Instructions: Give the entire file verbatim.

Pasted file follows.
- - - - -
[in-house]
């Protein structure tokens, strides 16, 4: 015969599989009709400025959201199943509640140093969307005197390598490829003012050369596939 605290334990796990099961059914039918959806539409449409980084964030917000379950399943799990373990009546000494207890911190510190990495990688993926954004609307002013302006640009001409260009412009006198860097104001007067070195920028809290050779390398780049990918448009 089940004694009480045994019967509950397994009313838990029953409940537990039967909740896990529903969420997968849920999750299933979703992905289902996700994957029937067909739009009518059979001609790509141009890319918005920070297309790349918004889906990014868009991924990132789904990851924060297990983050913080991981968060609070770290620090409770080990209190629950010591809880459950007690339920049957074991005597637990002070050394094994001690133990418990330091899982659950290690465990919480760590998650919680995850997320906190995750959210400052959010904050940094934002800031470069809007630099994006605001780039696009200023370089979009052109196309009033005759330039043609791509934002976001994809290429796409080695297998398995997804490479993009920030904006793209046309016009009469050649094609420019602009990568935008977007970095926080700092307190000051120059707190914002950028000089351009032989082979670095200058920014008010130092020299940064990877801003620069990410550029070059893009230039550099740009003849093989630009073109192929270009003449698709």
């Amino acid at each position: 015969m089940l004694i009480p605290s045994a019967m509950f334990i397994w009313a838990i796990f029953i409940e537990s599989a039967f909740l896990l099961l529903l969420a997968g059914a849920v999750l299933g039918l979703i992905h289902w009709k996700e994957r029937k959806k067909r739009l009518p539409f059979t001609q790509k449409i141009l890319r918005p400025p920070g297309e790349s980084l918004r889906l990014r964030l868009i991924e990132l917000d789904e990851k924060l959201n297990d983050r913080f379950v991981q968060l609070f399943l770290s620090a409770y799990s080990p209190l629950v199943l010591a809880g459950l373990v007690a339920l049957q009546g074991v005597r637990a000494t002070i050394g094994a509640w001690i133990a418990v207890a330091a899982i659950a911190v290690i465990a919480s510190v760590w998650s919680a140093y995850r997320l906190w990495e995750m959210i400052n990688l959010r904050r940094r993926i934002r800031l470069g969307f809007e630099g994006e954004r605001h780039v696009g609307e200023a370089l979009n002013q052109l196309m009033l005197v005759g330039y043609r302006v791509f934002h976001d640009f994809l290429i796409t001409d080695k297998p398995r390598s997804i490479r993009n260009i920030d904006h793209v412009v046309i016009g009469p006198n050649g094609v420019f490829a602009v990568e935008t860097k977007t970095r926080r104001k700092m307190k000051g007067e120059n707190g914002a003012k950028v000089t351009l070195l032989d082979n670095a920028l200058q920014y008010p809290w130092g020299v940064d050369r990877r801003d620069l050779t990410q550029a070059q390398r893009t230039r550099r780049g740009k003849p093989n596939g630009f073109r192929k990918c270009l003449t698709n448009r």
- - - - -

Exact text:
[in-house]
């Protein structure tokens, strides 16, 4: 015969599989009709400025959201199943509640140093969307005197390598490829003012050369596939 605290334990796990099961059914039918959806539409449409980084964030917000379950399943799990373990009546000494207890911190510190990495990688993926954004609307002013302006640009001409260009412009006198860097104001007067070195920028809290050779390398780049990918448009 089940004694009480045994019967509950397994009313838990029953409940537990039967909740896990529903969420997968849920999750299933979703992905289902996700994957029937067909739009009518059979001609790509141009890319918005920070297309790349918004889906990014868009991924990132789904990851924060297990983050913080991981968060609070770290620090409770080990209190629950010591809880459950007690339920049957074991005597637990002070050394094994001690133990418990330091899982659950290690465990919480760590998650919680995850997320906190995750959210400052959010904050940094934002800031470069809007630099994006605001780039696009200023370089979009052109196309009033005759330039043609791509934002976001994809290429796409080695297998398995997804490479993009920030904006793209046309016009009469050649094609420019602009990568935008977007970095926080700092307190000051120059707190914002950028000089351009032989082979670095200058920014008010130092020299940064990877801003620069990410550029070059893009230039550099740009003849093989630009073109192929270009003449698709």
């Amino acid at each position: 015969m089940l004694i009480p605290s045994a019967m509950f334990i397994w009313a838990i796990f029953i409940e537990s599989a039967f909740l896990l099961l529903l969420a997968g059914a849920v999750l299933g039918l979703i992905h289902w009709k996700e994957r029937k959806k067909r739009l009518p539409f059979t001609q790509k449409i141009l890319r918005p400025p920070g297309e790349s980084l918004r889906l990014r964030l868009i991924e990132l917000d789904e990851k924060l959201n297990d983050r913080f379950v991981q968060l609070f399943l770290s620090a409770y799990s080990p209190l629950v199943l010591a809880g459950l373990v007690a339920l049957q009546g074991v005597r637990a000494t002070i050394g094994a509640w001690i133990a418990v207890a330091a899982i659950a911190v290690i465990a919480s510190v760590w998650s919680a140093y995850r997320l906190w990495e995750m959210i400052n990688l959010r904050r940094r993926i934002r800031l470069g969307f809007e630099g994006e954004r605001h780039v696009g609307e200023a370089l979009n002013q052109l196309m009033l005197v005759g330039y043609r302006v791509f934002h976001d640009f994809l290429i796409t001409d080695k297998p398995r390598s997804i490479r993009n260009i920030d904006h793209v412009v046309i016009g009469p006198n050649g094609v420019f490829a602009v990568e935008t860097k977007t970095r926080r104001k700092m307190k000051g007067e120059n707190g914002a003012k950028v000089t351009l070195l032989d082979n670095a920028l200058q920014y008010p809290w130092g020299v940064d050369r990877r801003d620069l050779t990410q550029a070059q390398r893009t230039r550099r780049g740009k003849p093989n596939g630009f073109r192929k990918c270009l003449t698709n448009r």